"You just missed Mi. She went to get us something to eat, probably got plenty if you want to join us."
"No thank you, Will. I will have to… eat something my aunt has prepared."
"Oh hey, listen to this. I got this one just for you. Yo aunt’s sooooo fat she’s thirty-six twenty-four thirty-six!" Will laughed, showing me his wrist, "but that’s her forearm neck and thigh!" and he pointed at me with his mouth open and continued laughing.
I stared in horror at the eleven scars on his arm while he laughed. They unnerved me each time I looked at them.
"There’s no way you’re my son. Anyone related to me would know laughing that hard at your own jokes is in poor taste," Hank said and shook his head.
"Does that mean uh, inches or uh, feet?" I asked Will seriously. Both Hank and Will stopped to think about my question and simultaneously burst out laughing.
"There you go, Juke. There you go. Hey so, you been warned, you know how Mi can be when she wants you to eat. She’ll be back anytime now," Will lit a cigarette and took a long drag.
Hank liked to say, "This ole gal has emphysema", when he talked about the garage and you could see what he meant with a quick glance around, stained yellow and smeared with oil. I felt tough standing amongst it all. There’s nothing like the great smell of the garage. Cigarettes, oil and gasoline. Both Hank and Will smoked Pall Mall’s and it surprised me that they hadn’t burnt the place down with how careless they were leaving lit cigarettes about.
The garage consisted of two bays with one for cars and the other for tools, but the whole place really acted as a big theater. The garage doors were always up when they were open for business and when Will raised them in the mornings, he liked to say things like "Let the show begin!" or "Introducing the glorious and world famous, Noooorth Baaah-runswick!" There’s a stoplight a block down the street and the cars and people on the street who’d stop for it were frequently the entertainment or fodder for commentary. Sometimes it seemed a never-ending battle for who could outwit the other, one wisecrack after the next until exhaustion supervened or a customer stopped in.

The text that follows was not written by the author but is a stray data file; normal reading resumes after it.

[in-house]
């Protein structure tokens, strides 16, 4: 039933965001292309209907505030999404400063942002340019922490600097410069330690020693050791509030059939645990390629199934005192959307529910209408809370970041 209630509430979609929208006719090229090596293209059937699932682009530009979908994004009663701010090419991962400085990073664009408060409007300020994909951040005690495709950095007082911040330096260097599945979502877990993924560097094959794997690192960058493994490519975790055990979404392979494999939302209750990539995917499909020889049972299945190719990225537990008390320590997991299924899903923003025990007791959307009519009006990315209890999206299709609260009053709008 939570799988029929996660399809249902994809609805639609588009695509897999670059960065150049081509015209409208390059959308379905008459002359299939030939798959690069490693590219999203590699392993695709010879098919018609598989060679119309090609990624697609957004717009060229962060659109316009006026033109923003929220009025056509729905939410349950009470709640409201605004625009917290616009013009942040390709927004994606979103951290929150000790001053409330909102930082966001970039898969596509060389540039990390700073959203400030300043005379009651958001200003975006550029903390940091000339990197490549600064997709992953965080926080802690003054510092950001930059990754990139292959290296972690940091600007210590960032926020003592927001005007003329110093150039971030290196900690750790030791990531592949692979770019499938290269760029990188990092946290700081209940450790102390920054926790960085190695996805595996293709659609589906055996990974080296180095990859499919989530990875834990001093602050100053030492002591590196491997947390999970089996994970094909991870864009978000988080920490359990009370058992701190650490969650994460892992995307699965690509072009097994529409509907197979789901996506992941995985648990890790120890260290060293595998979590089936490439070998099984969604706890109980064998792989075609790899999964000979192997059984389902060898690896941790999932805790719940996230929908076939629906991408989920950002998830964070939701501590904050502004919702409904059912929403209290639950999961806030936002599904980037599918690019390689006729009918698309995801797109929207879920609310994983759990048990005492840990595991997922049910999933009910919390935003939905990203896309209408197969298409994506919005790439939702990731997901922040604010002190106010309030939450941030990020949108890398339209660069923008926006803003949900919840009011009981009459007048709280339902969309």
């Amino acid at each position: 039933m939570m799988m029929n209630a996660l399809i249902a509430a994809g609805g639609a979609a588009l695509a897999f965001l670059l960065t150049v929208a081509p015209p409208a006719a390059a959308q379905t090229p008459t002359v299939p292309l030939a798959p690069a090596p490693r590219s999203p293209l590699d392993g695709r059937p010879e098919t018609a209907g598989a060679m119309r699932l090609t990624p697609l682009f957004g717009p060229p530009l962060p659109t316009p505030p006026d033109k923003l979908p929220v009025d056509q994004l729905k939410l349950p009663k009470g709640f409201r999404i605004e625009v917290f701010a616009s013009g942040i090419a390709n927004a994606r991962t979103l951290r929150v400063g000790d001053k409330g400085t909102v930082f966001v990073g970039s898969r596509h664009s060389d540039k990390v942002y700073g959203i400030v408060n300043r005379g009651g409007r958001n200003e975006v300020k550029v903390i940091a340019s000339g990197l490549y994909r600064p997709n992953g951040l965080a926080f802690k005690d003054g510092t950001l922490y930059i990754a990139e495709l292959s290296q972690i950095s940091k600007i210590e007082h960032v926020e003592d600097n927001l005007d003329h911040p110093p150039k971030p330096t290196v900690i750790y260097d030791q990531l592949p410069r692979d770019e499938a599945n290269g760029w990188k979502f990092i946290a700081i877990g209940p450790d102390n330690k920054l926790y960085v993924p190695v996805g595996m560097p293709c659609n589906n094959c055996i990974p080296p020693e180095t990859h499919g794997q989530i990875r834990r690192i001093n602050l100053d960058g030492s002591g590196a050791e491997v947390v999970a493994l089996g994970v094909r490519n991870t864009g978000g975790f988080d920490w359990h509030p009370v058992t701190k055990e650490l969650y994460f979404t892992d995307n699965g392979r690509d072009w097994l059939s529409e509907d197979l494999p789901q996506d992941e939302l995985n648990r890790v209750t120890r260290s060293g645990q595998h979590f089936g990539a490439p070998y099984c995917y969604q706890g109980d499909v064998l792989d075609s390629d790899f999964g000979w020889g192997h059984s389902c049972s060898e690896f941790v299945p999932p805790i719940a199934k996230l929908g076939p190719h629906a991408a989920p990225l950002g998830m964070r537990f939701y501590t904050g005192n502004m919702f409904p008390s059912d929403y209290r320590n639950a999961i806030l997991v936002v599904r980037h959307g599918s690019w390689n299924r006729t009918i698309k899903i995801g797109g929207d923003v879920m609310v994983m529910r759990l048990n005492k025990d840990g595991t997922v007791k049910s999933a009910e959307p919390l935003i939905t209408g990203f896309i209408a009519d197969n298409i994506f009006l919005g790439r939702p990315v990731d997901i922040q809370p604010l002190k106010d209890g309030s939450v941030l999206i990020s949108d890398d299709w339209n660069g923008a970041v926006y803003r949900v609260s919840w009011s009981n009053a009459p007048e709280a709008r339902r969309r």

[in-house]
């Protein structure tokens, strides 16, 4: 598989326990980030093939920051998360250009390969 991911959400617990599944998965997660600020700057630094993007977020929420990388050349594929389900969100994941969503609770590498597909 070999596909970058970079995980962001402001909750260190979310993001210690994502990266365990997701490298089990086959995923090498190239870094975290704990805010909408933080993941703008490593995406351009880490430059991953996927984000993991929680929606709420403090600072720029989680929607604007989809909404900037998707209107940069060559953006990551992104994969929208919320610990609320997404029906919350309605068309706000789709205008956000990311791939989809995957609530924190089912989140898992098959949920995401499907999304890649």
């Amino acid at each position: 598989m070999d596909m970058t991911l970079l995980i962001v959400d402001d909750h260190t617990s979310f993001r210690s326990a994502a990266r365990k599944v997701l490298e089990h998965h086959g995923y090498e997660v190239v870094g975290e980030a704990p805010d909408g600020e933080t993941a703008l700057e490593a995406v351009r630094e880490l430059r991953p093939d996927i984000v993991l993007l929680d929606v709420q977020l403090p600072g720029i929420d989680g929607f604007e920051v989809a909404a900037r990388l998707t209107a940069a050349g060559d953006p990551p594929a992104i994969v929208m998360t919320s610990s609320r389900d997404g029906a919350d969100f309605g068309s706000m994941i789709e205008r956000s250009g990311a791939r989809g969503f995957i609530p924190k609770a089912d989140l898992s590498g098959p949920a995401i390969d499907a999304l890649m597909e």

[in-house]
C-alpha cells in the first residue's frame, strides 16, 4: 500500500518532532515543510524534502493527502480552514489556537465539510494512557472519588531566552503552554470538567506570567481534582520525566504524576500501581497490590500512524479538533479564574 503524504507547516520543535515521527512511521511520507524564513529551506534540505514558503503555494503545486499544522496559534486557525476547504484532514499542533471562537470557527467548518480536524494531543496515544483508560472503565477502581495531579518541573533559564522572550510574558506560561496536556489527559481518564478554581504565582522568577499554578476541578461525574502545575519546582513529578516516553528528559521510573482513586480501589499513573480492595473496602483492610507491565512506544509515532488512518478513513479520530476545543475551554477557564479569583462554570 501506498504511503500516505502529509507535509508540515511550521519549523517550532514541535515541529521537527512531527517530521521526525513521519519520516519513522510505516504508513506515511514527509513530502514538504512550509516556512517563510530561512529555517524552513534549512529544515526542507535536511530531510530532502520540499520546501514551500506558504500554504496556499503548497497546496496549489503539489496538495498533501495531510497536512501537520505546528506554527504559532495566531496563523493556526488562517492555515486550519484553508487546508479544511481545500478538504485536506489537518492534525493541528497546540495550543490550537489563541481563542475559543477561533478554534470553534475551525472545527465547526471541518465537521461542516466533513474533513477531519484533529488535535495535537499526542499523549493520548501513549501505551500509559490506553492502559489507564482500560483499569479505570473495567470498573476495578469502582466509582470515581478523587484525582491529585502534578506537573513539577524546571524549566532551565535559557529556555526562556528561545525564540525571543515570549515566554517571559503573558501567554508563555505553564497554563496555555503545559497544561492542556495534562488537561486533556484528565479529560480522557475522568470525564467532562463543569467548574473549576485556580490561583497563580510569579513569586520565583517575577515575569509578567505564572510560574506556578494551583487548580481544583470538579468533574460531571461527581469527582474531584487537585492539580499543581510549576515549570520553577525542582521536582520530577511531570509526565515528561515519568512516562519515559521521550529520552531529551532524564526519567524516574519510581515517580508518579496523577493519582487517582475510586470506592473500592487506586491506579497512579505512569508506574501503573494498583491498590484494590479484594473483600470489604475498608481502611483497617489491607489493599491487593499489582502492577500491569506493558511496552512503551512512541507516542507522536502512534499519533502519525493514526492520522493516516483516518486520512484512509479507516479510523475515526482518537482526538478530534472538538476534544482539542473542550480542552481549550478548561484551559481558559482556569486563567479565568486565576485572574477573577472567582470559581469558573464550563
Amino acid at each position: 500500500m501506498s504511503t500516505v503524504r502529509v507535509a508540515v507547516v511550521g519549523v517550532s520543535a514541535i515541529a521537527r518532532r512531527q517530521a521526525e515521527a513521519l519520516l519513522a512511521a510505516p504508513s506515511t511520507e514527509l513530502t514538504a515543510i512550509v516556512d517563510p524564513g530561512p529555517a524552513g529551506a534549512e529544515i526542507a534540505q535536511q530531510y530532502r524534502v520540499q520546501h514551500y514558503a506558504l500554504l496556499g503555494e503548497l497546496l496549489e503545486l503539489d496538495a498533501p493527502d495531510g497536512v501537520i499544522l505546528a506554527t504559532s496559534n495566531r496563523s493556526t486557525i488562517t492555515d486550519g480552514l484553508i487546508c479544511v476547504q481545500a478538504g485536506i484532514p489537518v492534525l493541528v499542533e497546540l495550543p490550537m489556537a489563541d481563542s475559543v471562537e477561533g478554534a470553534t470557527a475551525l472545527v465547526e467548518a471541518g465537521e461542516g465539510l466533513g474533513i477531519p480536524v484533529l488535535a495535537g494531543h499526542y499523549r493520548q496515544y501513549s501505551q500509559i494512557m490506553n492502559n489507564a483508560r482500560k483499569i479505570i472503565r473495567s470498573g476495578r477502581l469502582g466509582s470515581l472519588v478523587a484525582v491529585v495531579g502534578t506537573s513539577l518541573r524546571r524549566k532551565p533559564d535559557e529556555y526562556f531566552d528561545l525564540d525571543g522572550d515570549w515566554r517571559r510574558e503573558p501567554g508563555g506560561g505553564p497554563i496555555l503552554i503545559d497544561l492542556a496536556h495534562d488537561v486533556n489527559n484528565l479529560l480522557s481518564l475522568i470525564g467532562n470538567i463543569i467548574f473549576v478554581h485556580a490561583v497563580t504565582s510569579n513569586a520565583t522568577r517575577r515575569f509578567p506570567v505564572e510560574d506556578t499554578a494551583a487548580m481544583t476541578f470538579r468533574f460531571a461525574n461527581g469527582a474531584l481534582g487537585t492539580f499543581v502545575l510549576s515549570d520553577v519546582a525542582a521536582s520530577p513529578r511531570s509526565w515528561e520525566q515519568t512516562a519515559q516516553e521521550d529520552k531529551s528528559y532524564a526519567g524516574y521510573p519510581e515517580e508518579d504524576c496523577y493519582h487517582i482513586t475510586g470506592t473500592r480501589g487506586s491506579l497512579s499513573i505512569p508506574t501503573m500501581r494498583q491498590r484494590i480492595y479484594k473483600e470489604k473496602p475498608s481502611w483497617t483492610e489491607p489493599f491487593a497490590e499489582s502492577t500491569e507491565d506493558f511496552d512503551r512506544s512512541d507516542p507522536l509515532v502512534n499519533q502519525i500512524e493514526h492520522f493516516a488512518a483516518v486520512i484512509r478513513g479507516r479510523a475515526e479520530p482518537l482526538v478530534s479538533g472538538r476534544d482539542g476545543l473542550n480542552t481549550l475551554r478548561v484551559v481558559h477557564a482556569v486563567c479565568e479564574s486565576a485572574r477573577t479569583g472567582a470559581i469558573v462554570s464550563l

"Come on over here," Hank said, waving me along with him to where they kept the boxes of small parts. "We’ve got so many piles, it's getting out of hand. When would you like to make a little extra cash if not today?" Hank lifted the cooler open and pulled two bottles of Pabst Blue Ribbon for us from the frosty fog, cracking off the caps with the opener he’d nailed to the counter.
"Thank you," I said, incredibly happy about Hank’s lack of compunction over giving me beer. I took a big gulp and squeezed the remaining bitter fluid quickly down my throat. I sized up the bottle questioning a second swig but decided I’d been waiting too long for a Pabst Blue Ribbon not to drink it now. The next big gulp forced me to belch.
"Hey what’d I tell you about that?" Will shouted over.
"Excuse me for the one burp."